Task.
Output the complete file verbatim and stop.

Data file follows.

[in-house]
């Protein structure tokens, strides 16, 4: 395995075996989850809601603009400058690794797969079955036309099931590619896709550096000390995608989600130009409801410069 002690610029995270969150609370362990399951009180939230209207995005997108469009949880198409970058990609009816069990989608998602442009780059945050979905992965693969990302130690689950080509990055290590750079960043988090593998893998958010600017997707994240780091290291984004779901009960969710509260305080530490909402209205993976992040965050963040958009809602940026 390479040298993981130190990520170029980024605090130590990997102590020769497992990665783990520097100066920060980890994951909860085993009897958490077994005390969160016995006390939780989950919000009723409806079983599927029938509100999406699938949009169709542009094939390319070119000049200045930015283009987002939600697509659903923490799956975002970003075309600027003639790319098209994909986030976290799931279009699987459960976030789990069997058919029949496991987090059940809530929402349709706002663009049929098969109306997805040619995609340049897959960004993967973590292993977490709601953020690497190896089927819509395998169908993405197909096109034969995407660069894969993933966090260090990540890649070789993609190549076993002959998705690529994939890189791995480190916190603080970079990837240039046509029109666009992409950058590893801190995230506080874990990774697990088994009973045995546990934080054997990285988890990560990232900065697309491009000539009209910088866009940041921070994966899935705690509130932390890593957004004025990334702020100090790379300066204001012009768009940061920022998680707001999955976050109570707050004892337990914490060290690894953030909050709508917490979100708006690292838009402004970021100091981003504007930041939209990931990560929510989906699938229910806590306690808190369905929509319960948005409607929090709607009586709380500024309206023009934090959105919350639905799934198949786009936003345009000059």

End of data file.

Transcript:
[in-house]
């Protein structure tokens, strides 16, 4: 395995075996989850809601603009400058690794797969079955036309099931590619896709550096000390995608989600130009409801410069 002690610029995270969150609370362990399951009180939230209207995005997108469009949880198409970058990609009816069990989608998602442009780059945050979905992965693969990302130690689950080509990055290590750079960043988090593998893998958010600017997707994240780091290291984004779901009960969710509260305080530490909402209205993976992040965050963040958009809602940026 390479040298993981130190990520170029980024605090130590990997102590020769497992990665783990520097100066920060980890994951909860085993009897958490077994005390969160016995006390939780989950919000009723409806079983599927029938509100999406699938949009169709542009094939390319070119000049200045930015283009987002939600697509659903923490799956975002970003075309600027003639790319098209994909986030976290799931279009699987459960976030789990069997058919029949496991987090059940809530929402349709706002663009049929098969109306997805040619995609340049897959960004993967973590292993977490709601953020690497190896089927819509395998169908993405197909096109034969995407660069894969993933966090260090990540890649070789993609190549076993002959998705690529994939890189791995480190916190603080970079990837240039046509029109666009992409950058590893801190995230506080874990990774697990088994009973045995546990934080054997990285988890990560990232900065697309491009000539009209910088866009940041921070994966899935705690509130932390890593957004004025990334702020100090790379300066204001012009768009940061920022998680707001999955976050109570707050004892337990914490060290690894953030909050709508917490979100708006690292838009402004970021100091981003504007930041939209990931990560929510989906699938229910806590306690808190369905929509319960948005409607929090709607009586709380500024309206023009934090959105919350639905799934198949786009936003345009000059």